My 70s bathroom has these holes between the tiles.

by Louise
I think they need to be filled with grout so I bought a small amount. I also need to clean the tiles. Some have lots of soap film on them. Should I clean them first and then use the grout or vice versa or does it make any difference?
  13 answers
  • Gary Stenzel Gary Stenzel on Jun 07, 2015
    I think I would clean first and regrout later. Because the cleaning might expose the other gaps that were going to show up soon. I would rather fix it once instead of twice.
  • Gill Moreton Gill Moreton on Jun 07, 2015
    Hi, I agree with Gary, clean thoroughly first, get out any loose old grout then fill. A firm bristled nail brush works well on grout lines.
  • Dee Dee on Jun 07, 2015
    If you are wanting to clean the tiles, mix white vinegar, blue dawn and water in equal parts. Heat the vinegar before mixing with the dawn then add water. Spray on tiles let sit for several hours. Overnight is good. Scrub with a brush or use a razor blade to take off the soap scum. To fix the grout, you may have to use a grout removal tool. or you can squish some grout in the holes. You need to fix the grout because water is getting behind your tiles which will cause all sorts of problems from bugs, to rotted wood. When finished, use some car wax on the tiles, they will shine for about 8 months with very little effort. Just spray them down with the vinegar mixture and rinse. Oh the spray is great on toilets too. Gets rid of hard water stains and keeps the bowl shining.
  • Linda Santo Linda Santo on Jun 07, 2015
    Get a grout scraper tool. It's a little hand tool with a bent blade with a point. Scrape the tool down the joints and it will take out all the loose stuff. Don't press TOO hard because it will take out all the grout which you don't need to do. Maybe a couple of dollars but makes the job easy.
  • Karen Karen on Jun 07, 2015
    Definitely clean first, but try to be conservative with water, so you don't risk water getting behind the backer board ... it "should" be water-proof, especially with the mastic that keeps the tiles stuck to the wall ... but if he house is old, there's no telling what shape it's all in.
  • Glenda W Glenda W on Jun 08, 2015
  • Jane Jane on Jun 08, 2015
    Before you "fix" the grout, you may want to check for mold or water damage behind those tiles first. You really don't want to just cover up a bigger problem.
    • Terry Terry on Jun 12, 2015
      @Jane Absolutely true...I had the same sort of thing and am now redoing both of my 70's bathrooms which leaked and ruined the ceiling in the hall and living room. Also,those old tubs don't have a lip on them and when you step into the tub it can form a gap which grout will not fix...and this is why I have to replace part of the wall in my bedroom...get someone out and rip the bathroom out and replace it...or you may end up like me and replace it later while fixing the damage it caused...costly damage I might add.
  • Omniman Omniman on Jun 08, 2015
    Cant check mold unless holes are big enough or remove a tilt...SOOOO...on all grout repairs, cleaning is a must...but we have done it only in the areas necessary. don't let the grout dry too long...hard to remove. We put it on and not even 4-5 min, its off. ON small jobs just as this....(It looks White) a little white silicone and a delicate finger rub does fine. just put what u need with the smallest hole possible. There ya go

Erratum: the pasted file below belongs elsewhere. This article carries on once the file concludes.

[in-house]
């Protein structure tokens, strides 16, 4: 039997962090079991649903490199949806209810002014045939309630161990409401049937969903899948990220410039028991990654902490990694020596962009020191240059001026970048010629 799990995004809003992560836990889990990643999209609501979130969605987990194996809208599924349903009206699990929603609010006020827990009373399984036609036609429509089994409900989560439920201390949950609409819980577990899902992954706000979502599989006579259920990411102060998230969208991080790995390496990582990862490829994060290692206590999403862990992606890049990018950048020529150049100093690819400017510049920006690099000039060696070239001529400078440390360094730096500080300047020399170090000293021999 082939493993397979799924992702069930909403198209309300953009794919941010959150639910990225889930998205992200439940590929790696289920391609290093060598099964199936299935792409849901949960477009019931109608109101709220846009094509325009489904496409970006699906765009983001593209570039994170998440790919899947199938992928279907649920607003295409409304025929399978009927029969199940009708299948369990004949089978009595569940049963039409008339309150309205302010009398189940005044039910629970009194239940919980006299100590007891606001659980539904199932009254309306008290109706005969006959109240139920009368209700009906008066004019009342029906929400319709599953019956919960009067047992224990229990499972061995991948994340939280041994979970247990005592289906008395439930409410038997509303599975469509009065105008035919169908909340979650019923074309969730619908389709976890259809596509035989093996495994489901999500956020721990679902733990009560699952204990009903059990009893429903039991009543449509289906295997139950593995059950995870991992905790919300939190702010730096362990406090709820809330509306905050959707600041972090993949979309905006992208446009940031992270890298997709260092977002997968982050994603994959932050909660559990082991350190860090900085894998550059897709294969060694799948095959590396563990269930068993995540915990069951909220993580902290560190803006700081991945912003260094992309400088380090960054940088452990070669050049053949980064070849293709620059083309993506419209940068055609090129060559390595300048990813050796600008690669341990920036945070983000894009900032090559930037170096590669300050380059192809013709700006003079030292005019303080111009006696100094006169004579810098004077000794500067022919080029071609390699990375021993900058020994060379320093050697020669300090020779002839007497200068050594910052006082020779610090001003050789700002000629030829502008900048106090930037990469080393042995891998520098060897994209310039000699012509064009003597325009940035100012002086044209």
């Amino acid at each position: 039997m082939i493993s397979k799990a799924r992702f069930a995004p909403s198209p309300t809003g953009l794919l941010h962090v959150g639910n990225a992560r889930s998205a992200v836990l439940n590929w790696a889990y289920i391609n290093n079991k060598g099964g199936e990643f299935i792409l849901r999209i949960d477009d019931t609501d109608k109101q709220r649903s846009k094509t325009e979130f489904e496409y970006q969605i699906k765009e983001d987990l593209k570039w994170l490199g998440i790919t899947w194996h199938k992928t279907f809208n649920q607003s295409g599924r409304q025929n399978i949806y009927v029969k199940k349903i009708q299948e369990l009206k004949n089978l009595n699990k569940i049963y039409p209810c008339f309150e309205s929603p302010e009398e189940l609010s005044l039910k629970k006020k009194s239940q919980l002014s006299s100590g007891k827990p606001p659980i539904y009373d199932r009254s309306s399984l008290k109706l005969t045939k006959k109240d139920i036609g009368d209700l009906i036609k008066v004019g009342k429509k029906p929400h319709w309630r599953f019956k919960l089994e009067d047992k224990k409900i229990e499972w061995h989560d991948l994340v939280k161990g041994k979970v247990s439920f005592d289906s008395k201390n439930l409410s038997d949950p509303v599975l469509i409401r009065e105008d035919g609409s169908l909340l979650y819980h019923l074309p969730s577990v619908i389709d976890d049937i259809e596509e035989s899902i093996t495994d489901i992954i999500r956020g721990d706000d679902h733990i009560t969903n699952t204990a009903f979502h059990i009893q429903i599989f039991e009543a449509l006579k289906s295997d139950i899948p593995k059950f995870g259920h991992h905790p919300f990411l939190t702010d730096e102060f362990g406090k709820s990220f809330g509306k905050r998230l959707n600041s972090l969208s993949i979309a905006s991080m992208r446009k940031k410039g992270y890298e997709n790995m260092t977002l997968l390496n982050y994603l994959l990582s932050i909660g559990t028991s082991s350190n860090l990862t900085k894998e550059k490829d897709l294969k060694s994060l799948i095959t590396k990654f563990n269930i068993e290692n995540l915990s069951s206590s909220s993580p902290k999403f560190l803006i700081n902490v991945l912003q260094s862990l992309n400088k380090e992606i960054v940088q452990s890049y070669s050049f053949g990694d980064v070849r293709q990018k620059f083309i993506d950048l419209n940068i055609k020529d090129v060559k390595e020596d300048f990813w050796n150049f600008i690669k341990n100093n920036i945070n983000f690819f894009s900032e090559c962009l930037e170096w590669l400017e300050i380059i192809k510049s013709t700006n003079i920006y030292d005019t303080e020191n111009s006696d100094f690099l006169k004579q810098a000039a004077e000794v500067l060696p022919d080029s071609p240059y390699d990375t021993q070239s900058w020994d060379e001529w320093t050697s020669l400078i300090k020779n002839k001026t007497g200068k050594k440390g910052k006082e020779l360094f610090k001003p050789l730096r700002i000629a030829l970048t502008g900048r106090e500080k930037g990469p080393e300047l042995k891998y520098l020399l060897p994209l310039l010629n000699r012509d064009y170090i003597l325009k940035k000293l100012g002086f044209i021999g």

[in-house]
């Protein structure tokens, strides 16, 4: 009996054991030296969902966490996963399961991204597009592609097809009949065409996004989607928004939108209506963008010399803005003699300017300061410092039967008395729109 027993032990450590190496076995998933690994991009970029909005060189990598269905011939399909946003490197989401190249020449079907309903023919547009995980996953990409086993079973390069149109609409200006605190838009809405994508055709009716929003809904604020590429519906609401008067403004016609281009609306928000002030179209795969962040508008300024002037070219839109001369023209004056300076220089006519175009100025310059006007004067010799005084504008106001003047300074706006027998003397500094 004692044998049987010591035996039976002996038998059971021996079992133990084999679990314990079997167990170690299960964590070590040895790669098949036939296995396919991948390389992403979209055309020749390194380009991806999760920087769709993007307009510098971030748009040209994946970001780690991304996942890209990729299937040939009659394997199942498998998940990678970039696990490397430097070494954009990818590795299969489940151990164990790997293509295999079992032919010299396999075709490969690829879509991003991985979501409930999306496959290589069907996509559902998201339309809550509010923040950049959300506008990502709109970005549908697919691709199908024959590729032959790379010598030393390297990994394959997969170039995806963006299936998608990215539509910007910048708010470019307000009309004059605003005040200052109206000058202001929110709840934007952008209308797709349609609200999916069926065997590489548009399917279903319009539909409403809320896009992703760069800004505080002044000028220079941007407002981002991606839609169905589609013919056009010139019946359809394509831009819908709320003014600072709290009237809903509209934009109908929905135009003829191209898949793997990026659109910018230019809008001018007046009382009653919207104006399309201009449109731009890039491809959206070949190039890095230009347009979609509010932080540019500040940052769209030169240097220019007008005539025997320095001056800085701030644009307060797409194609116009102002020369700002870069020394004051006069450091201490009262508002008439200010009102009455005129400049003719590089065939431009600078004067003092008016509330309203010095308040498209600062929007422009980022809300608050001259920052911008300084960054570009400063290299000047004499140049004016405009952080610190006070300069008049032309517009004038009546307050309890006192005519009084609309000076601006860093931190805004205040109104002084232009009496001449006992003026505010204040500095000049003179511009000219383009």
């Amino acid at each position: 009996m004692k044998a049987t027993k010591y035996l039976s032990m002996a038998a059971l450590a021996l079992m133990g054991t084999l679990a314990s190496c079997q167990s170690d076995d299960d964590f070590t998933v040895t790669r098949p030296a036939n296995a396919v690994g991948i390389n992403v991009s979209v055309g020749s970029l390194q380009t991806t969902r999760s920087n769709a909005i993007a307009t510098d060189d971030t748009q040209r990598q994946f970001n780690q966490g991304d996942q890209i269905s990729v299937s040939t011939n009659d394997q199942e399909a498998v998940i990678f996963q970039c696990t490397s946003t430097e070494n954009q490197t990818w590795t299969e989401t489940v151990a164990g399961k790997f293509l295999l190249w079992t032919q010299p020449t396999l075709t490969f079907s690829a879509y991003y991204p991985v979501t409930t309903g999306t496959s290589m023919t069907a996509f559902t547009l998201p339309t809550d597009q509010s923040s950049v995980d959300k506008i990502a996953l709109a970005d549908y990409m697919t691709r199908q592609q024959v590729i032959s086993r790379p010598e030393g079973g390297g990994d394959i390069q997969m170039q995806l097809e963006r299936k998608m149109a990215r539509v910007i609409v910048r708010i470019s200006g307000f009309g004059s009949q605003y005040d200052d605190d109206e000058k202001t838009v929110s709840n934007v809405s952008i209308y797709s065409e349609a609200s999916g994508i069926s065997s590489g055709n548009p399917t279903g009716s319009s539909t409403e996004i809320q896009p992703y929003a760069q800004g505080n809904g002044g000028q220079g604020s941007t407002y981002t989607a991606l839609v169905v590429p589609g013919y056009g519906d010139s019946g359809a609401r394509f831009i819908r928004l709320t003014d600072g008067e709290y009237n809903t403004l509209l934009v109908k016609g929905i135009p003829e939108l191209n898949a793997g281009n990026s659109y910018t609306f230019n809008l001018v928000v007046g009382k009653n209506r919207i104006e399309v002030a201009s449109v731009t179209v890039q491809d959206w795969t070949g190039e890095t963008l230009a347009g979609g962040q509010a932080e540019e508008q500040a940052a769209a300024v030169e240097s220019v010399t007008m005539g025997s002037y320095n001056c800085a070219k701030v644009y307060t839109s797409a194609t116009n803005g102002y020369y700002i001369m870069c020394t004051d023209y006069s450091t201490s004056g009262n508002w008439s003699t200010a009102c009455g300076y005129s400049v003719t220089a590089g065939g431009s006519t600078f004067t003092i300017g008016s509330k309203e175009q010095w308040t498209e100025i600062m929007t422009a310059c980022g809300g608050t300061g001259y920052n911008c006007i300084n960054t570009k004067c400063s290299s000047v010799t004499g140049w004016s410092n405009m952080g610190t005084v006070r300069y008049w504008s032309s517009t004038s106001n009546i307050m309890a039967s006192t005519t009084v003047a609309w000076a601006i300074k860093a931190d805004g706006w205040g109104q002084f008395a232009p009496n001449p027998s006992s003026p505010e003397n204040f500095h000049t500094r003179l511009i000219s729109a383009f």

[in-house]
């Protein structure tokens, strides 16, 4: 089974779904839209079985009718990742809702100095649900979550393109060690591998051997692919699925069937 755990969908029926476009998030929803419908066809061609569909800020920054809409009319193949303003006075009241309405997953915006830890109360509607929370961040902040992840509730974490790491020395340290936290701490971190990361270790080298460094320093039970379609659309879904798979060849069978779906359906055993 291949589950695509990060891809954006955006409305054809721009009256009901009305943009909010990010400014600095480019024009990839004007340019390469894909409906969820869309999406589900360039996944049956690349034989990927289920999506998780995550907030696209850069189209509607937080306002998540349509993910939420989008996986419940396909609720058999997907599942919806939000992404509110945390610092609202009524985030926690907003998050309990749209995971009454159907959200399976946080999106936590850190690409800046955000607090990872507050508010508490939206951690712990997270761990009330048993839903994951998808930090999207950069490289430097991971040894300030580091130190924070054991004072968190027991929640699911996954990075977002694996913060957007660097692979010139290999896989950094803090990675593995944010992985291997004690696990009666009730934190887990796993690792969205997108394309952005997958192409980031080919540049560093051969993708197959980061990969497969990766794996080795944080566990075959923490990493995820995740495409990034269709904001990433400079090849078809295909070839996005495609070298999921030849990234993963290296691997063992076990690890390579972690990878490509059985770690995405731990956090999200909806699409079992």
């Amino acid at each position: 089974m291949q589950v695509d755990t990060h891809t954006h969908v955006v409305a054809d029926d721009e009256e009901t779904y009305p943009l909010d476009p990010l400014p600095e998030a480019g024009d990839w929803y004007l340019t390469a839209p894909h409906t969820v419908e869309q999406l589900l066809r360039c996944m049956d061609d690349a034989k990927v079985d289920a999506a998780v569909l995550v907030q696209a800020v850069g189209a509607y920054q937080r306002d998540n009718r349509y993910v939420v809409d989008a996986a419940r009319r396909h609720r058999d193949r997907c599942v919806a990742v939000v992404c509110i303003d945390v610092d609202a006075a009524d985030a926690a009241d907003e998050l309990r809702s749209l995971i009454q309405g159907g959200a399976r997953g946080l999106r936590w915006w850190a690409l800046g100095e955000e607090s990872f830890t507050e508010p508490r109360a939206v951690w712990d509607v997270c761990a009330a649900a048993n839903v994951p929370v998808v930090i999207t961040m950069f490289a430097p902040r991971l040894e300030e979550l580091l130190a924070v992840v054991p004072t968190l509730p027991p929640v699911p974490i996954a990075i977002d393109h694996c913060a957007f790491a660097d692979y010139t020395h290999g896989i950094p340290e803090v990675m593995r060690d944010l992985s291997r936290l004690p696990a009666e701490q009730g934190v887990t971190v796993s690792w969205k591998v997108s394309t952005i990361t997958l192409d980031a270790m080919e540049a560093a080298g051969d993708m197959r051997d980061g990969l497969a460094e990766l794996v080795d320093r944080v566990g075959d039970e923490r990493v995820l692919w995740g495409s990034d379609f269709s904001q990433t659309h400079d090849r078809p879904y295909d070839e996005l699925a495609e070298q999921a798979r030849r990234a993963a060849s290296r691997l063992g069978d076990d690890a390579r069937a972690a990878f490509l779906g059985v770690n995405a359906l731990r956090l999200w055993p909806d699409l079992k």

• Jonah Jonah on Jun 08, 2015
    Since the grout has start showing discoloration and deterioration started a while back, and the surface has become impervious, moisture has been building up. Good chance of Mildew or Fungus. While making these repairs by removing the grout, Use 3% hydrogen peroxide to fight the sight and odor of bathroom mildew. Use at full strength – directly pouring the peroxide on mildewed tiles or spraying a bit in the cracked area. Wipe clean.
    • See 1 previous
    • Jonah Jonah on Jun 09, 2015
      @Louise That's great, as a precautionary step, spray it if you can sparingly, or dampen a Q-Tip and swirl in the affected area.
  • Wendy Wendy on Jun 08, 2015
    Give the tiles a good clean with out wetting them too much. Buy a grout removing tool from the hardware store. They are very cheap. You'll need to remove a decent amount of grout to get a good bond. I did my hole bathroom recently. It's a good way to give it a fresh new feel. I used 'Bright White' grout. It's quite easy. Follow the instructions.
  • Vivian Vivian on Jun 09, 2015
    I have to agree with Jane from Phoenix AZ. Although the areas are small it may be showing you signs of a bigger problem lurking behind the tiles, which may require you to check it out before you cover it up. Fixing it now might also be moneywise rather than allowing it to get worse and create a bigger problem later. Thanks,just my opinion.
  • Louise Louise on Jun 20, 2015
    This is the grout tool I bought at Lowe's. When I was there, no one I could find seemed to have much knowledge about this. I don't think this is going to work because the blade seems thicker than my grout areas. I haven't removed it from the package, but eyeballing it is telling me this isn't going to work. Is this even the correct tool? They had one with a small triangular shape on the end, and I saw a much smaller version of this -- without the long handle -- in a video. Can I just use an old knife? OR, are these black blades, which seem much thinner, what I need to use with this tool?
  • Judy Judy on Oct 25, 2016
    If you're going to do any renovations to your bathroom you must have 2-3 days of no use to ensure it stays dry. When I redid the caulking in both my tubs(one at a time) it took two weeks to scrape old out, bleach the bagebberz out of it, dry dry dry , then caulk and reddy.. g luck